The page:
ISW institute for the study of war

Genevieve Casagrande

The composition and behavior of the force that recaptures ar-Raqqah City will in part determine the long-term success of the U.S.-led anti-ISIS campaign in Syria. The Syrian Democratic Forces (SDF) is the U.S.’s most effective partner fighting ISIS in Syria, but it has limitations that risk undermining the gains it makes on the ground. The SDF, although dominated by the Syrian Kurdish People’s Protection Units (YPG), is not monolithic. The SDF coalition consists of Kurdish, Arab, Syriac Christian, and Turkmen groups. The U.S. built the SDF in late 2015 by recruiting a “Syrian Arab Coalition” to fight alongside the YPG and other local militias. The SDF continued to attract Arab fighters in the lead up to operations against ISIS in ar-Raqqah, including the recent inclusion of members of the Free Officer’s Union, a group of several high-ranking Syrian Arab Army defectors, in October 2016.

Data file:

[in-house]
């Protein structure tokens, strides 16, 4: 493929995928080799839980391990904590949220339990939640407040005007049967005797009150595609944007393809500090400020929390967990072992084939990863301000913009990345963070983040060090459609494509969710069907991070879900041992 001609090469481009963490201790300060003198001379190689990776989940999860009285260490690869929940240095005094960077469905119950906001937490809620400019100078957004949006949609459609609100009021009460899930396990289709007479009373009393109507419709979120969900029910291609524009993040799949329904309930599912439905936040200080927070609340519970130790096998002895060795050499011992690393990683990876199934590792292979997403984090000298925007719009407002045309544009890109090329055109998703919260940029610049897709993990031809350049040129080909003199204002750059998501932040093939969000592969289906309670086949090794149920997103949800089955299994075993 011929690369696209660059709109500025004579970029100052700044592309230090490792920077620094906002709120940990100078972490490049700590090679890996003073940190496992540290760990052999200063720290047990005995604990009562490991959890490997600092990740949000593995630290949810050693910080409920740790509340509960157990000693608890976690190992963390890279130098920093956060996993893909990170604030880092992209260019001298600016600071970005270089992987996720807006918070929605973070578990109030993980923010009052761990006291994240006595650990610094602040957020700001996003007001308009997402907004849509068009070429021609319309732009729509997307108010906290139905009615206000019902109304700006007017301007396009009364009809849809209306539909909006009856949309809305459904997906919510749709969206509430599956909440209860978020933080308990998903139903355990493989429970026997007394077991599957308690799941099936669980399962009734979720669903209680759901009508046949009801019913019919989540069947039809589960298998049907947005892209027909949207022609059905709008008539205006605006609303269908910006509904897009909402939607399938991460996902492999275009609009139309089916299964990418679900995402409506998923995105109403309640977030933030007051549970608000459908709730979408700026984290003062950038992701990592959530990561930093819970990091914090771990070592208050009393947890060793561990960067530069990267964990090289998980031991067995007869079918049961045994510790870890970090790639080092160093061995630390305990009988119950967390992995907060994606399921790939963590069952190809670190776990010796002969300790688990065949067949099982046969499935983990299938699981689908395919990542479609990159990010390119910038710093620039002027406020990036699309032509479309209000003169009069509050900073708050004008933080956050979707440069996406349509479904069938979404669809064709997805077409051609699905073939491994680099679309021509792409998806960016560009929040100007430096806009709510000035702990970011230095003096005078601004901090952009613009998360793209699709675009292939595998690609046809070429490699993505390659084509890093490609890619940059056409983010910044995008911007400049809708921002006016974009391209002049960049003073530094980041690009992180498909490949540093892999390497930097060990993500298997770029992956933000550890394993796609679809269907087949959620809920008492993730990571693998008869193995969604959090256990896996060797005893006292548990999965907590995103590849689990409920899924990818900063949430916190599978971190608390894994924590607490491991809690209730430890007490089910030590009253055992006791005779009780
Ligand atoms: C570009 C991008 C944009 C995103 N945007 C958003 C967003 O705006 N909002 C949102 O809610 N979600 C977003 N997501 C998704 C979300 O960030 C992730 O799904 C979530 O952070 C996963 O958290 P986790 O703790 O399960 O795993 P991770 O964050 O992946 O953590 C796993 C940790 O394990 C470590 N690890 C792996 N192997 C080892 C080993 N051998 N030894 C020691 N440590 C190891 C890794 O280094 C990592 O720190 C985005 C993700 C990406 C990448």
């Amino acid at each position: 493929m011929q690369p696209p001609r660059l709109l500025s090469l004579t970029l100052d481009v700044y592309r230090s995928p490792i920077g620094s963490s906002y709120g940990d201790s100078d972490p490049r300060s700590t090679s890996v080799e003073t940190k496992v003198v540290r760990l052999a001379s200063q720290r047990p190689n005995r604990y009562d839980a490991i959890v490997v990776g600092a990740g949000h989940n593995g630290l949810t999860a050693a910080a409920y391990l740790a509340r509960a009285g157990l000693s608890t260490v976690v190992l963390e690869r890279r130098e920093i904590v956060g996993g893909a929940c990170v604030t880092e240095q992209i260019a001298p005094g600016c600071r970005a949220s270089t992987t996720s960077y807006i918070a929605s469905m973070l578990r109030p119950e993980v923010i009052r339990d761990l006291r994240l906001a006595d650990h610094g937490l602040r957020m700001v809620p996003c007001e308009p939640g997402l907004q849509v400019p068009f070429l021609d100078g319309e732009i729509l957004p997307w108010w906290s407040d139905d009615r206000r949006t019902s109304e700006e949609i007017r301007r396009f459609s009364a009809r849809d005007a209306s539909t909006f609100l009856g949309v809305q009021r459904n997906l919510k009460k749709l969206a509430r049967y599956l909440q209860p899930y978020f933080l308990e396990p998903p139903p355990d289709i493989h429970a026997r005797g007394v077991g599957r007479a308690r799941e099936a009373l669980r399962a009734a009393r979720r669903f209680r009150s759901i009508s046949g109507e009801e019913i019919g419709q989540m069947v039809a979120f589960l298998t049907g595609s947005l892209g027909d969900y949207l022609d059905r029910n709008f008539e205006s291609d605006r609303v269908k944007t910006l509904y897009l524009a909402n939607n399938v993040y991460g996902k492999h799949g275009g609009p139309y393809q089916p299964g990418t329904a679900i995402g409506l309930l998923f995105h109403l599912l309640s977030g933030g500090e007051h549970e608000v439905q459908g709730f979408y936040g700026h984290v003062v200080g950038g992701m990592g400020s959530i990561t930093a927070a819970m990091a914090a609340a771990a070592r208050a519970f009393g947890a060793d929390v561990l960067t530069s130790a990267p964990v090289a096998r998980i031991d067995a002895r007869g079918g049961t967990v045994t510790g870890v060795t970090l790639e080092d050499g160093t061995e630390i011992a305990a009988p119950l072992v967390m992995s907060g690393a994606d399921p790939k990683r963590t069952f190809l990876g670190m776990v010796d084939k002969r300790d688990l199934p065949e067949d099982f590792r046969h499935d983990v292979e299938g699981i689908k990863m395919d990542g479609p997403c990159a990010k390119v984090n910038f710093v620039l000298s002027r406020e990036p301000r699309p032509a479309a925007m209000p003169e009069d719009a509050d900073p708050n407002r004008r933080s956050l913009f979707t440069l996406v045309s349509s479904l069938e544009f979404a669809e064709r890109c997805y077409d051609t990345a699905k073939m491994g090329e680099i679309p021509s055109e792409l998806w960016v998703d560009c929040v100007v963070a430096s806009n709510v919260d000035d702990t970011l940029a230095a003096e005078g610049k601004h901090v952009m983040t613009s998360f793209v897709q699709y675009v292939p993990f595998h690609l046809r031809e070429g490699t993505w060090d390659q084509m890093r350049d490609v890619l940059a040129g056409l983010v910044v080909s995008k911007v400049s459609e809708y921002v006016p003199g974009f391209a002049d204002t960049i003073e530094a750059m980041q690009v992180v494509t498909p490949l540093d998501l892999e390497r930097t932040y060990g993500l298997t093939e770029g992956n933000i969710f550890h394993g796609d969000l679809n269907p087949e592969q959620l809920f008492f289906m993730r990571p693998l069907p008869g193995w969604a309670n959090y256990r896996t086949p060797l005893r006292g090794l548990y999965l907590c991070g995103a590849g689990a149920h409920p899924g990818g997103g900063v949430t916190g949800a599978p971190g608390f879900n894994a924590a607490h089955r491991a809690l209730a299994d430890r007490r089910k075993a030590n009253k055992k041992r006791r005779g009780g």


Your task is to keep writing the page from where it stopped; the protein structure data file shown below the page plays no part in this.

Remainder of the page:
The YPG nonetheless continues to dominate the SDF, despite increased efforts by the U.S. to diversify the coalition and recruit additional Arab fighters. The SDF remains dependent upon the YPG for logistics and experienced fighters, providing the YPG with outsized leverage within the coalition. Turkey considers the YPG to be a terrorist organization due to the group’s ties to the Kurdistan Workers’ Party (PKK), placing the SDF in direct conflict with Turkey. Local Arab and Turkmen populations in northern Syria also oppose the YPG, accusing the group of “ethnic cleansing” and forcibly displacing local communities. Moreover, the YPG’s political wing, the Democratic Union Party (PYD), intends to create a semi-autonomous federal region in northern Syria, which Turkey, Arab opposition groups, and other Kurdish parties oppose. The SDF’s effort to advance towards ar-Raqqah City and thereby expand Kurdish influence further into traditionally Arab terrain threatens to exacerbate these tensions and escalate into a more violent Arab-Kurdish and intra-Kurdish struggle in the region.

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